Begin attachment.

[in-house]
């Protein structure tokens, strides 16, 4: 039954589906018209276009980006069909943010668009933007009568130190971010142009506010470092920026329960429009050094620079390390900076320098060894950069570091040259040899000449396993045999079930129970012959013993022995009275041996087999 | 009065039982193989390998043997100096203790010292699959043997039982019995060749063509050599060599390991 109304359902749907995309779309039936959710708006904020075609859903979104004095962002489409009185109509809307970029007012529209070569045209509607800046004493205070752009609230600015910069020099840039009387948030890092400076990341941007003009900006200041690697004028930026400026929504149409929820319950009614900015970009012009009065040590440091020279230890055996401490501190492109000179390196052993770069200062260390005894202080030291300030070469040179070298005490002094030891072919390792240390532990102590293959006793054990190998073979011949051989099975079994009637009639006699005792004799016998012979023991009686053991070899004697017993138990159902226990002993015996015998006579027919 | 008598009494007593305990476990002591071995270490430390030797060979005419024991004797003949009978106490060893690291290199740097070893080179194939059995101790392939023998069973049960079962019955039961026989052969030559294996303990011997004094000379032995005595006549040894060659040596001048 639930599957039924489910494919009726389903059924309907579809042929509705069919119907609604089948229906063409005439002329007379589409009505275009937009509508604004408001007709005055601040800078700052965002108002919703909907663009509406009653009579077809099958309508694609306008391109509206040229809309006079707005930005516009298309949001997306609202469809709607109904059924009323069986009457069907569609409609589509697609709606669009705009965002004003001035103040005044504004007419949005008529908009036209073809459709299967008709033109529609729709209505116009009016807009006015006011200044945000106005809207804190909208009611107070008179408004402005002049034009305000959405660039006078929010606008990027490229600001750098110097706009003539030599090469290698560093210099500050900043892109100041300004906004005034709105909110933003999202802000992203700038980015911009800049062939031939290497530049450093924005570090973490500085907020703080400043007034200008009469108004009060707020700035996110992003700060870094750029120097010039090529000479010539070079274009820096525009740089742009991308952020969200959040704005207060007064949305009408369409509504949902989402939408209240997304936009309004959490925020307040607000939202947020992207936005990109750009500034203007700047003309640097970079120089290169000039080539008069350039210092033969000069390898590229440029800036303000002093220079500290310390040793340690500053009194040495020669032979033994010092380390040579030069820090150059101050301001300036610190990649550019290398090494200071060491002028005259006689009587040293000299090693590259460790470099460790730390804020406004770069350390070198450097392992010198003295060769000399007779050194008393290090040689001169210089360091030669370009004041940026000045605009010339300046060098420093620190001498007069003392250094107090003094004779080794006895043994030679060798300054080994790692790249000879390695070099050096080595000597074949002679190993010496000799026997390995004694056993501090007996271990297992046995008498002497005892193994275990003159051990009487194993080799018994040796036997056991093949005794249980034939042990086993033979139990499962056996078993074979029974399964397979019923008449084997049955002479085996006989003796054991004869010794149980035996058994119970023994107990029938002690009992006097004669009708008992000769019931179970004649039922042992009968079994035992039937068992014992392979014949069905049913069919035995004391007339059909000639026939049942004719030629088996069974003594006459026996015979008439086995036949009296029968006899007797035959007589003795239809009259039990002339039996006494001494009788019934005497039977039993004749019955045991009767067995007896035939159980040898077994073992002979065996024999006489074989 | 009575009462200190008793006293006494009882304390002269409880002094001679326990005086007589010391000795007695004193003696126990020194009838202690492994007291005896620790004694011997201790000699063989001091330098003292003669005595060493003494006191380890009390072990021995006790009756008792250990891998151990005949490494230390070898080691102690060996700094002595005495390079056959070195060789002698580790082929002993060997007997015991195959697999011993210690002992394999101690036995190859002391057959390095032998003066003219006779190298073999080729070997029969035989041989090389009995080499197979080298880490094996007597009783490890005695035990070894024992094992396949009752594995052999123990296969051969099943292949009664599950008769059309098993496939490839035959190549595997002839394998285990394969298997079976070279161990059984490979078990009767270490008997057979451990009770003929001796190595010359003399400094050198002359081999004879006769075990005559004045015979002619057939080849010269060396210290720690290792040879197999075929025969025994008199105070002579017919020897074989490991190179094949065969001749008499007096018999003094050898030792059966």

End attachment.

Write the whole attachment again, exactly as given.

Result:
[in-house]
């Protein structure tokens, strides 16, 4: 039954589906018209276009980006069909943010668009933007009568130190971010142009506010470092920026329960429009050094620079390390900076320098060894950069570091040259040899000449396993045999079930129970012959013993022995009275041996087999 | 009065039982193989390998043997100096203790010292699959043997039982019995060749063509050599060599390991 109304359902749907995309779309039936959710708006904020075609859903979104004095962002489409009185109509809307970029007012529209070569045209509607800046004493205070752009609230600015910069020099840039009387948030890092400076990341941007003009900006200041690697004028930026400026929504149409929820319950009614900015970009012009009065040590440091020279230890055996401490501190492109000179390196052993770069200062260390005894202080030291300030070469040179070298005490002094030891072919390792240390532990102590293959006793054990190998073979011949051989099975079994009637009639006699005792004799016998012979023991009686053991070899004697017993138990159902226990002993015996015998006579027919 | 008598009494007593305990476990002591071995270490430390030797060979005419024991004797003949009978106490060893690291290199740097070893080179194939059995101790392939023998069973049960079962019955039961026989052969030559294996303990011997004094000379032995005595006549040894060659040596001048 639930599957039924489910494919009726389903059924309907579809042929509705069919119907609604089948229906063409005439002329007379589409009505275009937009509508604004408001007709005055601040800078700052965002108002919703909907663009509406009653009579077809099958309508694609306008391109509206040229809309006079707005930005516009298309949001997306609202469809709607109904059924009323069986009457069907569609409609589509697609709606669009705009965002004003001035103040005044504004007419949005008529908009036209073809459709299967008709033109529609729709209505116009009016807009006015006011200044945000106005809207804190909208009611107070008179408004402005002049034009305000959405660039006078929010606008990027490229600001750098110097706009003539030599090469290698560093210099500050900043892109100041300004906004005034709105909110933003999202802000992203700038980015911009800049062939031939290497530049450093924005570090973490500085907020703080400043007034200008009469108004009060707020700035996110992003700060870094750029120097010039090529000479010539070079274009820096525009740089742009991308952020969200959040704005207060007064949305009408369409509504949902989402939408209240997304936009309004959490925020307040607000939202947020992207936005990109750009500034203007700047003309640097970079120089290169000039080539008069350039210092033969000069390898590229440029800036303000002093220079500290310390040793340690500053009194040495020669032979033994010092380390040579030069820090150059101050301001300036610190990649550019290398090494200071060491002028005259006689009587040293000299090693590259460790470099460790730390804020406004770069350390070198450097392992010198003295060769000399007779050194008393290090040689001169210089360091030669370009004041940026000045605009010339300046060098420093620190001498007069003392250094107090003094004779080794006895043994030679060798300054080994790692790249000879390695070099050096080595000597074949002679190993010496000799026997390995004694056993501090007996271990297992046995008498002497005892193994275990003159051990009487194993080799018994040796036997056991093949005794249980034939042990086993033979139990499962056996078993074979029974399964397979019923008449084997049955002479085996006989003796054991004869010794149980035996058994119970023994107990029938002690009992006097004669009708008992000769019931179970004649039922042992009968079994035992039937068992014992392979014949069905049913069919035995004391007339059909000639026939049942004719030629088996069974003594006459026996015979008439086995036949009296029968006899007797035959007589003795239809009259039990002339039996006494001494009788019934005497039977039993004749019955045991009767067995007896035939159980040898077994073992002979065996024999006489074989 | 009575009462200190008793006293006494009882304390002269409880002094001679326990005086007589010391000795007695004193003696126990020194009838202690492994007291005896620790004694011997201790000699063989001091330098003292003669005595060493003494006191380890009390072990021995006790009756008792250990891998151990005949490494230390070898080691102690060996700094002595005495390079056959070195060789002698580790082929002993060997007997015991195959697999011993210690002992394999101690036995190859002391057959390095032998003066003219006779190298073999080729070997029969035989041989090389009995080499197979080298880490094996007597009783490890005695035990070894024992094992396949009752594995052999123990296969051969099943292949009664599950008769059309098993496939490839035959190549595997002839394998285990394969298997079976070279161990059984490979078990009767270490008997057979451990009770003929001796190595010359003399400094050198002359081999004879006769075990005559004045015979002619057939080849010269060396210290720690290792040879197999075929025969025994008199105070002579017919020897074989490991190179094949065969001749008499007096018999003094050898030792059966």